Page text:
But that’s not how we experience worship, is it? It’s not how we experience prayer, either. Prayer is hard work for us. Prayer is a struggle. We don’t pray as we should. We don’t always pray from the heart. We don’t pray with confidence. We struggle to find the words. Our prayers feel feeble, weak.
When it comes to church-going, that’s a struggle too. The devil provides all these obstacles. It’s a struggle to get up, and to get the kids to church. At church keeping focus is a struggle. Maybe the kids are hard to handle. Maybe there’s too much commotion around you. Maybe you look around at others, people who disappoint you, people you didn’t choose to be with, people who wrong you, or don’t even notice you. Maybe you think over the last week and your anger gets stirred up again, or your guilt, or sadness. Maybe there aren’t enough people, or the music isn’t good enough. It doesn’t feel “spiritual.”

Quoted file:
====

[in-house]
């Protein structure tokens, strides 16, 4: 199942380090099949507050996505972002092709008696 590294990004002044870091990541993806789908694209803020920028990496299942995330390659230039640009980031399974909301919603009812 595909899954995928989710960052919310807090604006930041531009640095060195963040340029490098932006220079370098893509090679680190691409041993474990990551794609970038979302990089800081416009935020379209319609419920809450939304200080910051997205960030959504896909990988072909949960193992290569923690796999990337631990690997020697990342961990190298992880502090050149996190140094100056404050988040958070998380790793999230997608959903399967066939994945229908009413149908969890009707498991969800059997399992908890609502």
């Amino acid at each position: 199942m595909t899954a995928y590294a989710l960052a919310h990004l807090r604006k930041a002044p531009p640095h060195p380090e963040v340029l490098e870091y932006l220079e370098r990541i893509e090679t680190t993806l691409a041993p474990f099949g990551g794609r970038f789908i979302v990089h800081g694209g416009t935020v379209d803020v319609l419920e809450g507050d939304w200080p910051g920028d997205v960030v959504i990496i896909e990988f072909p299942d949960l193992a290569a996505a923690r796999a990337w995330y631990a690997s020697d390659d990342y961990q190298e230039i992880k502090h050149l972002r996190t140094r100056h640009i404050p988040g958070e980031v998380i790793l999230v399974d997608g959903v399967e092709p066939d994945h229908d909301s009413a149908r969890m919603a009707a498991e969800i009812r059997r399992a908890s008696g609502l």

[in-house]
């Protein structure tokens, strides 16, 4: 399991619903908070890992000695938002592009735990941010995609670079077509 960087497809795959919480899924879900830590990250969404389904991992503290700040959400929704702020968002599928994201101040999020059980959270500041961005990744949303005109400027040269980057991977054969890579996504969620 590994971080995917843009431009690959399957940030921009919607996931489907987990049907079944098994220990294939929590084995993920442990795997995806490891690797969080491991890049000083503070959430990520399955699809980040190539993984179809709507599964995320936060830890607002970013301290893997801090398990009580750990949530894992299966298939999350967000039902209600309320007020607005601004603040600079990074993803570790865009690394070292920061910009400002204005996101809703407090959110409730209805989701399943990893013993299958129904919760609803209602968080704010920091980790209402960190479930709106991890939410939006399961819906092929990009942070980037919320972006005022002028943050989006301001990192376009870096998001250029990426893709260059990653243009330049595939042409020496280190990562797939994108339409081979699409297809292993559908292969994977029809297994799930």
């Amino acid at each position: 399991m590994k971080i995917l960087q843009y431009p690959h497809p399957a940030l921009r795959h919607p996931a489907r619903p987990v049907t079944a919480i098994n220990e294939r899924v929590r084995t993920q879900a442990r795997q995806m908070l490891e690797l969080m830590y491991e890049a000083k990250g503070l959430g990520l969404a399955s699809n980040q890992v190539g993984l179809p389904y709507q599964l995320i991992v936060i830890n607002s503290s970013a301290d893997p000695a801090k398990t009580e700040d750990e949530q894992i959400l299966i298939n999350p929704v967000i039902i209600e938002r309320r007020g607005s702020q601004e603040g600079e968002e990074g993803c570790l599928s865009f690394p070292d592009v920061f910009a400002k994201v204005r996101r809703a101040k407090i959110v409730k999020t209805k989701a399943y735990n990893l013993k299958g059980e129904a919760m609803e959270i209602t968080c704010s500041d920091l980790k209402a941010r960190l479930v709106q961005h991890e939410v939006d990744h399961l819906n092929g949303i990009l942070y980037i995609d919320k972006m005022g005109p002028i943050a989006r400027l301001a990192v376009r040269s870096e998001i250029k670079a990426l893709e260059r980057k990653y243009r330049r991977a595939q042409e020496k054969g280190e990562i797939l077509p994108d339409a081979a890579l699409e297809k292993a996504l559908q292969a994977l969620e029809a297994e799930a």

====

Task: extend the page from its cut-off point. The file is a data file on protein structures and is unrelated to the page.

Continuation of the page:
See what the devil does? God commanded the rest from work for them to worship Him, to turn them outward. What does the devil do? Shove us inward so we’re me-centered, not God-centered. This is what we worship most often: ourselves, our work. We want everything to serve us.
This tendency is seen far too often in actual worship services today. If it feels wrong but you can’t explain why, the reason often is: it’s not actually Christ-centered, but me-centered. The focus isn’t on how you can be forgiven, and receive peace with God; but it’s how super-spiritual you can be.
The reason this matters is that the rest that we need is: rest for our soul, rest for our troubled conscience. We have guilty consciences due to our sins. The point of God’s command to worship Him is so He’ll give us peace with Him, and rest for our soul. The reason He’s serious about how we use His name is that if churches use His Word to lie or deceive through false doctrine, they give a troubled sinner a false Jesus, false comfort, and – here it is – no peace.